The latest disclosures about how people working for the News of the World apparently hacked into the phones of Milly Dowler and the families of 7/7 victims have triggered nationwide disgust.
It is at times like these that people look to their Prime Minister to face up to the challenges presented, without fear or favour. I am afraid that yesterday David Cameron did not rise to that challenge.
Having previously resisted calls for a public inquiry, he now appears to believe we should have one. But he is still dragging his feet on the timing.
He continues to defend the way the Government has handled News Corporation's bid for complete ownership of BSkyB . But the obvious, right course of action now is what it should have been from the start: to make a reference to the Competition Commission.
The right thing needs to be done in relation to this decision - and needs to be seen to be done. Referring the bid to the Competition Commission is the way to achieve it. But everything David Cameron has said indicates the Government intends to plough on regardless.
He refused to do what families up and down the country will think he must do - which is to call on those who were editing for the News of the World at the time to take responsibility for what happened - and stop pointing the fingers of blame at others.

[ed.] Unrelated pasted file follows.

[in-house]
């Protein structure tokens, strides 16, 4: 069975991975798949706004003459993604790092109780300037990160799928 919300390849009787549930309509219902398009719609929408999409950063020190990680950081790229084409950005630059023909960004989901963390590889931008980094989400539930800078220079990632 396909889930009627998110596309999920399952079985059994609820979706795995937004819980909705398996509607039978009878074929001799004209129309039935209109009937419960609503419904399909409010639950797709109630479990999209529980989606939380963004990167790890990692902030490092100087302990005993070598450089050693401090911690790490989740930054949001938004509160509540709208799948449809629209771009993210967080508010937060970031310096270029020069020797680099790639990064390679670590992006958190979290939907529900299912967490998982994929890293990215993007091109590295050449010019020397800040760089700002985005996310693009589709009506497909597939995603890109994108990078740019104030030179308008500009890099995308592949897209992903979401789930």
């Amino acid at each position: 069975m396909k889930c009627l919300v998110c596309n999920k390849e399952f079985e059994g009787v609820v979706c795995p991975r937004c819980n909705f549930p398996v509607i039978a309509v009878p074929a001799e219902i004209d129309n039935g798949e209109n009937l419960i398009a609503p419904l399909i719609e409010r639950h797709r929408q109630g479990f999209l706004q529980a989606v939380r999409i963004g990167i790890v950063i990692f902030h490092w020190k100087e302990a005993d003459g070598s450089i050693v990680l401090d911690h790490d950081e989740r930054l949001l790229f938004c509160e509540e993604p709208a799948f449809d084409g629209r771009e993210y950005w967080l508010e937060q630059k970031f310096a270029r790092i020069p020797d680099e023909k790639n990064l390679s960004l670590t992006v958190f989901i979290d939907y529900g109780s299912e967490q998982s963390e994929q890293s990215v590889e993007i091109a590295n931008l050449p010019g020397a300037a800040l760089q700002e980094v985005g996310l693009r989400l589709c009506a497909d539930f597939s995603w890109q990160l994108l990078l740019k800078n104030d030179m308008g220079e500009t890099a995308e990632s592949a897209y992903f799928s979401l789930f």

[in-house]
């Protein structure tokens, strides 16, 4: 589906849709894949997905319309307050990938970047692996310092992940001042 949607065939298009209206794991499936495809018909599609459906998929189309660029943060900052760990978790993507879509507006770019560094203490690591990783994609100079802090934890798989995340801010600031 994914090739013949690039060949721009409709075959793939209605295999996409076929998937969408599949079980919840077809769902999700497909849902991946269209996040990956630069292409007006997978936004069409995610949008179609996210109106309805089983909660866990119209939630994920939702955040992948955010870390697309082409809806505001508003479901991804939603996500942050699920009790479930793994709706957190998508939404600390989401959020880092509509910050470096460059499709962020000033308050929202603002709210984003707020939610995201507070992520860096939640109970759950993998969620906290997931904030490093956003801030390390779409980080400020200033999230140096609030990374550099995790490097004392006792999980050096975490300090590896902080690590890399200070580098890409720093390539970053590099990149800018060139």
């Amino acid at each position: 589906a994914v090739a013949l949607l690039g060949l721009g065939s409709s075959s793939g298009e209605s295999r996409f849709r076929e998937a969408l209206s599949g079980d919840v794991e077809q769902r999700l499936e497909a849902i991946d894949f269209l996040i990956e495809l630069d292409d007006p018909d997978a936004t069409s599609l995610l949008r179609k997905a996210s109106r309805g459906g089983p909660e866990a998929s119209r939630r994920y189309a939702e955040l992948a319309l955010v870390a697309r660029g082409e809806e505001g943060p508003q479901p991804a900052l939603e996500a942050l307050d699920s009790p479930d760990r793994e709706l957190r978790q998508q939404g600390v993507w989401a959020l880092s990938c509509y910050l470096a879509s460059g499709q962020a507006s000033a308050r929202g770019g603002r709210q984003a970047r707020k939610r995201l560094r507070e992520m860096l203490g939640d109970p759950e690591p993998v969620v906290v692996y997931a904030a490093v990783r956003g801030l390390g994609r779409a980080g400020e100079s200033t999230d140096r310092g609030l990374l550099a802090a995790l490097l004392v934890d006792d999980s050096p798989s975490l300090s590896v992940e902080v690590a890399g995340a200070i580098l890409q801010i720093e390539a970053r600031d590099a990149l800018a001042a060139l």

And finally, he could not bring himself to admit - as he must - that it was a gross error of judgement to bring Andy Coulson into Downing Street machine as director of communications.
What happened while Mr Coulson was editor of the News of the World was hardly a state secret. After all, he had resigned from that post over phone hacking in the first place.
David Cameron simply made the wrong decision to give him such a senior post inside the government machine.
Above all, the public need to have confidence that they have a Prime Minister who can speak for them on how we restore the reputation of our newspapers, so vital to our democracy.
On yesterday's showing, he is failing to live up to that task.